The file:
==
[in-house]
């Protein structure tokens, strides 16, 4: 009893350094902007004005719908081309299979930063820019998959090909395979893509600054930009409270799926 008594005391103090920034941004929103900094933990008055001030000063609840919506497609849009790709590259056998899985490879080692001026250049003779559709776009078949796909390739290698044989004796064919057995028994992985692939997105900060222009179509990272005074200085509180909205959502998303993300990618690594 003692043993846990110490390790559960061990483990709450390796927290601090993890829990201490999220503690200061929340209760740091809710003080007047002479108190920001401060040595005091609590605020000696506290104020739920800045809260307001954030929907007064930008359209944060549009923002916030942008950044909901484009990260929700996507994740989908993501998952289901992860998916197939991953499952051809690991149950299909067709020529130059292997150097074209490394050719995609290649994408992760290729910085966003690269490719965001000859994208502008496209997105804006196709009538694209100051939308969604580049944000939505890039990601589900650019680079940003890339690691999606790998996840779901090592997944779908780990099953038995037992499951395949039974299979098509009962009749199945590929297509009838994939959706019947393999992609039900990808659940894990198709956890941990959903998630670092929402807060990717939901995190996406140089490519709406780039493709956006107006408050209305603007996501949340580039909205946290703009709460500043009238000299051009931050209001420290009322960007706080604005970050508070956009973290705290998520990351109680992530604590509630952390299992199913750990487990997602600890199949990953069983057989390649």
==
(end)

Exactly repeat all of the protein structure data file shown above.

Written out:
[in-house]
């Protein structure tokens, strides 16, 4: 009893350094902007004005719908081309299979930063820019998959090909395979893509600054930009409270799926 008594005391103090920034941004929103900094933990008055001030000063609840919506497609849009790709590259056998899985490879080692001026250049003779559709776009078949796909390739290698044989004796064919057995028994992985692939997105900060222009179509990272005074200085509180909205959502998303993300990618690594 003692043993846990110490390790559960061990483990709450390796927290601090993890829990201490999220503690200061929340209760740091809710003080007047002479108190920001401060040595005091609590605020000696506290104020739920800045809260307001954030929907007064930008359209944060549009923002916030942008950044909901484009990260929700996507994740989908993501998952289901992860998916197939991953499952051809690991149950299909067709020529130059292997150097074209490394050719995609290649994408992760290729910085966003690269490719965001000859994208502008496209997105804006196709009538694209100051939308969604580049944000939505890039990601589900650019680079940003890339690691999606790998996840779901090592997944779908780990099953038995037992499951395949039974299979098509009962009749199945590929297509009838994939959706019947393999992609039900990808659940894990198709956890941990959903998630670092929402807060990717939901995190996406140089490519709406780039493709956006107006408050209305603007996501949340580039909205946290703009709460500043009238000299051009931050209001420290009322960007706080604005970050508070956009973290705290998520990351109680992530604590509630952390299992199913750990487990997602600890199949990953069983057989390649």